The Trump administration announced new sanctions Friday related to Russia's occupation of Crimea and ongoing violence in eastern Ukraine, just days ahead of a congressionally mandated deadline for the implementation a separate, broad array of Russia-related sanctions.
In a press release, the Treasury Department said it was designating 21 individuals and nine entities under existing authorities, including Russian government officials and Russian companies connected to projects in the disputed Crimean Peninsula.
The agency also sanctioned senior leaders of two Ukrainian separatist groups, the Donetsk People's Republic and the Luhansk People's Republic, as well as people and entities alleged to have provided them with material support.
"The US government is committed to maintaining the sovereignty and territorial integrity of Ukraine and to targeting those who attempt to undermine the Minsk agreements," Treasury Secretary Steve Mnuchin said in a statement. "Those who provide goods, services, or material support to individuals and entities sanctioned by the United States for their activities in Ukraine are engaging in behavior that could expose them to US sanctions."
By Monday, the administration must implement a set of additional sanctions meant to punish Russia for its interference in the 2016 US election. Those sanctions were mandated by Congress in a bill passed last year, which President Donald Trump vocally opposed but signed into law nonetheless.
Friday's sanctions, however, fall under four existing executive orders, and are just the latest in a series of actions taken by the administration to put pressure on the Russian government.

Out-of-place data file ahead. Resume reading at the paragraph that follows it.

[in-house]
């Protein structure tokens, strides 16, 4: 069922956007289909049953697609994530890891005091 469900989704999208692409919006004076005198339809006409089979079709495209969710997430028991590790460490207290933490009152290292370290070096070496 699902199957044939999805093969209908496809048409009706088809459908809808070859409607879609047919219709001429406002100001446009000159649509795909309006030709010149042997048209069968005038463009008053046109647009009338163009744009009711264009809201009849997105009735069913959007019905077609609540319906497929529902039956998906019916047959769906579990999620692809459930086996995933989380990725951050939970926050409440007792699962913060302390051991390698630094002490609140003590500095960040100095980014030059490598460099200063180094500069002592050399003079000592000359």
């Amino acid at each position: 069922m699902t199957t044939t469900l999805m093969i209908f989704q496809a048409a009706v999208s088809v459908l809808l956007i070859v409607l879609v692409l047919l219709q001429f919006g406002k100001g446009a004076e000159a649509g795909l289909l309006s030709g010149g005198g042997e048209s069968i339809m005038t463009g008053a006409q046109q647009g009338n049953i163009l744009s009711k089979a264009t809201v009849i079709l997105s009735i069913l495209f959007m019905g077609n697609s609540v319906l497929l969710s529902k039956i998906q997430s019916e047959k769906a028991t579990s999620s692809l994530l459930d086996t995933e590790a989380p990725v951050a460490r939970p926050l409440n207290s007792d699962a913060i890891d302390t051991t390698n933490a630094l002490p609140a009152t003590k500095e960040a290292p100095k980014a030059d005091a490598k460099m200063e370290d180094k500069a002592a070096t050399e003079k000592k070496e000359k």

Earlier in the day, the State Department condemned the ratification of an agreement between Russia and separatist leaders in Georgia, saying in a statement, "The United States fully supports Georgia's territorial integrity within its internationally recognized borders."
And Secretary of State Rex Tillerson has emphasized in meetings with Russian officials that the country's interference in Eastern Europe, and particularly in Ukraine, represents a major roadblock to better US-Russia relations.
Last month, Tillerson told the audience at an Organization for Security and Cooperation in Europe event that the United States would maintain sanctions against Russia until Crimea is once again controlled by the government of Ukraine.
"We will never accept Russia's occupation and attempted annexation of Crimea," he said in full view of Russian Foreign Minister Sergey Lavrov.
Tillerson has also called out Russia's government for its continued support of Syrian President Bashar al-Assad, saying in remarks earlier this week that it "bears responsibility" for Assad's use of chemical weapons against civilians.
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